By Kate Monica for EHR Intelligence
OIG estimates 12 percent of the total Medicare EHR incentive payments issued to EPs between 2011 and 2014 were made incorrectly.
CMS overpaid an estimated $729.4 million in Medicare EHR incentive payments to eligible professionals (EPs) who failed to meet meaningful use requirements, the Office of Inspector General (OIG) recently announced.
In a report published Monday, the federal agency stated 12 percent of these EHR incentive payments to eligible professionals should not have been paid.
The review included 485,499 Medicare EHR incentive payments made to 250,470 eligible professionals from 2011 to 2014.
“These errors occurred because sampled EPs did not maintain support for their attestations,” stated the report. “Furthermore, CMS conducted minimal documentation reviews, leaving the self-attestations of the EHR program vulnerable to abuse and misuse of Federal funds. “
CMS also overpaid EPs approximately $2.3 million as a result of providers switching between Medicare and Medicaid incentive programs.
“These errors occurred because CMS did not have edits in place to ensure that EPs who switched from one program to the other were placed in the correct payment year upon switching,” stated officials.
In an effort to mitigate the financial impact of these errors, the federal agency stated CMS should recover the $291,000 in erroneous payments issued to sample eligible professionals that failed to meet meaningful use requirements.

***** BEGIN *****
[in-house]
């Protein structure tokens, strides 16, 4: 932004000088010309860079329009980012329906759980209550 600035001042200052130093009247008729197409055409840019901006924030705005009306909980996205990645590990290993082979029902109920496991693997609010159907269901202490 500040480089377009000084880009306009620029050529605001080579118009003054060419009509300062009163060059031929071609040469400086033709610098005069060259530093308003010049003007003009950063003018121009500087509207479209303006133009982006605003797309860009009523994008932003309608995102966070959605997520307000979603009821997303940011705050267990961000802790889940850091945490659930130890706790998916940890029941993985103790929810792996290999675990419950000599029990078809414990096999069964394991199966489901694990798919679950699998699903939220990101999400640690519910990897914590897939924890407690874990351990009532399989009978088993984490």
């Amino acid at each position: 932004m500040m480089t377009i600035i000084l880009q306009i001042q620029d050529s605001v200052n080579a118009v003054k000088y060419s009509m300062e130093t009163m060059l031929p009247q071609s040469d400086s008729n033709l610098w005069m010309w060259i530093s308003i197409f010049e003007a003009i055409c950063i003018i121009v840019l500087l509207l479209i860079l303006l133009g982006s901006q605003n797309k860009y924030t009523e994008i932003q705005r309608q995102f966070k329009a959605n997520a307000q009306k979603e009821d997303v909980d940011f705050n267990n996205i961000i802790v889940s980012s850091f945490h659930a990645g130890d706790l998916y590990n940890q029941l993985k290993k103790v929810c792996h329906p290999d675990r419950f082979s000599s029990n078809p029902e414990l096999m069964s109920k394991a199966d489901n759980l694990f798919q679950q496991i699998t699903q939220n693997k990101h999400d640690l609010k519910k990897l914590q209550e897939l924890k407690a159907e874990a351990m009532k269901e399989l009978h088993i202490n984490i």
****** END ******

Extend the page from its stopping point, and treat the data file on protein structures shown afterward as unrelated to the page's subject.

Additionally, CMS should more carefully review eligible professional incentive payments and find which providers unsuccessfully attested to meaningful use measures for each program year in an effort to begin recovering the nearly $730 million in inappropriate payments.
Officials also suggested CMS review random samples of documentation submitted by eligible professionals for self-attestations to indicate areas where inappropriate payments may have been made following the audit period.
The report also states CMS should educate eligible professionals on proper federal HER documentation requirements to recover the 2.3 million in overpayments to providers switching programs.
Finally, officials stated CMS should begin edits within the National Level Repository system to bar eligible professionals from receiving payments under both EHR incentive programs for the same program year.
In response, CMS agreed with the majority of OIG’s recommendations and stated its intentions to implement targeted risk-based audits to strengthen program integrity into 2017.
OIG reviewed this feedback from CMS and determined targeted risk-based audits would not be enough to capture the kinds of data errors identified in the report.
“We therefore continue to recommend that CMS review EP incentive payments to determine which EPs did not meet meaningful use requirements and attempt recovery of the estimated $729,424,395, as well as review a random sample of EPs’ documentation supporting their self-attestations to identify inappropriate incentive payments,” stated the federal agency.